Actors are often lauded for physical transformations but the crystalline precision of Ledger’s star turn in Brokeback Mountain is that the physicality of Ennis is only a manifestation of the internal. The performance is as specific as any dutiful biopic recreation but it’s causal, lived in, rather than imitative. Ledger understands and telegraphs that Ennis’s discomfort is not physical but psychic. Ennis’s clenched physicality, his inconsistently tactile responses to his lover, the famous way he swallows his dialogue—these are merely his insides turned out. He can’t live with himself. He can’t live with or without Jack. This man can’t truly live.

Ennis may have lived a miserable half-life, but Ledger’s performance ironically delivers a full, radiant life. When people talk about "promising" actors it means they’ve generally been impressed but they’re still waiting for one great performance or signature role to come. Ledger’s death came far too early; there’s no disputing that. But promising isn’t the right word for his gifts. His breakthrough performance was not a promise made but a promise fulfilled. Ledger’s death and this towering performance have placed us in the awkward position of Jack Twist himself.  We’re still staring greedily at Heath Ledger, asking in vain for more. With Ennis Del Mar, the young actor delivered a performance so stunning and true that we’ll never be able to quit him.
the world was asleep to our latent fuss - bowie

Offline Front-Ranger

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Re: The Dark Knight: News, Reviews, your Views. "SPOILERS" welcome!
« Reply #127 on: July 25, 2008, 11:56:29 am »
Thanks for capturing this article before it got completely buried, friend Amanda! Funny that when the author finally started talking about the role, he spent most of his words discussing Jack! But it is a great article and rightly pinpoints Ennis Del Mar as Heath's signature role.

May 2019 be better for us all.

Offline ednbarby

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Re: The Dark Knight: News, Reviews, your Views. "SPOILERS" welcome!
« Reply #128 on: July 25, 2008, 12:50:45 pm »
I sense a Gyllenhaalic there who also deeply appreciates Heath's talent.  Sounds awfully familiar.  I loved the way he described Heath's portrayal of Ennis as turning him inside out.  And this:  "He can't live with himself.  He can't live with or without Jack.  This man can't truly live."

Lovely.  Thanks, Amanda and Meryl.

No more beans!

Offline optom3

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Re: The Dark Knight: News, Reviews, your Views. "SPOILERS" welcome!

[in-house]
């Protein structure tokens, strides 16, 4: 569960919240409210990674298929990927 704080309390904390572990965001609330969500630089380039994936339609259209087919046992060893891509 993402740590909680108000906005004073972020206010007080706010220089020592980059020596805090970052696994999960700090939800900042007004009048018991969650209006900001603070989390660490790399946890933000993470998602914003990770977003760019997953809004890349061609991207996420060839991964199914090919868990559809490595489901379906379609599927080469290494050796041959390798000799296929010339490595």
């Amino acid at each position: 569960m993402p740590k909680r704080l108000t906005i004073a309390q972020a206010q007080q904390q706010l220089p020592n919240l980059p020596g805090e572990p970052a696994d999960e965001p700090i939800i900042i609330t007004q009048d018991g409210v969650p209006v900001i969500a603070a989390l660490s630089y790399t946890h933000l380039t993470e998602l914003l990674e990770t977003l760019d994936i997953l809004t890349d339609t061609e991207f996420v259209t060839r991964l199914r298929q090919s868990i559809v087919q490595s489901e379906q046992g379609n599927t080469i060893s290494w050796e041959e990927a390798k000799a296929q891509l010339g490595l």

« Reply #129 on: July 25, 2008, 01:22:35 pm »
I saw TDK on Monday morning, and yes, the death stuff was hard to take.  Like you, Amanda, I was a bit surprised that they left those scenes in.  After having seen it only once, I've yet to decide if those scenes were so integral, that they couldn't have been left out, even for respect for Heath's memory.  I was in tears; thankfully, I was in the back row, and managed to keep it pretty quiet.  But in tears, nevertheless.  When you think about it, though, pretty much every movie Heath ever made involved either his character dying, or coming very close to death.  The Patriot, Monster's Ball, Four Feathers, Ned Kelly, Brothers Grimm, etc.  They're all much harder to watch post-Jan 22 than they were before.  I've not decided if I'll see TDK again or not.  To me, the only part of that very long movie that I found enjoyable were the scenes with The Joker.  Gave me goosebumps, in a good way, every time he came on screen.  I thought Heath's was a masterful performance, but that it was rather wasted in a film I found to be quite unspectacular.  Just my opinion.  Perhaps I've just seen one too many comic-book movies.   :-\

I agree with all you say.I am not a big fan of this movie genre, and only saw it because of Heath.I would buy it on Dvd so I could just skip through all the non Heath/joker parts.
The body bag scene floored me,I was so glad I was on my own and not with the boys who saw it first. I had a really surreal dream after, in which Heath came to life in a funny mix of TDK and real life.He was washed up on the beach here at Sarasota, and I was there with the family.Loads of other people came up to see and out jumps Heath, alive and kicking.
I woke up and have never felt so bad.It was one of those incredibly detailed and real dreams.He even told us all why he had done it.I wont bore you with the details, but it was so real.
I do think that Heath carried the film, but I am of course a little biased.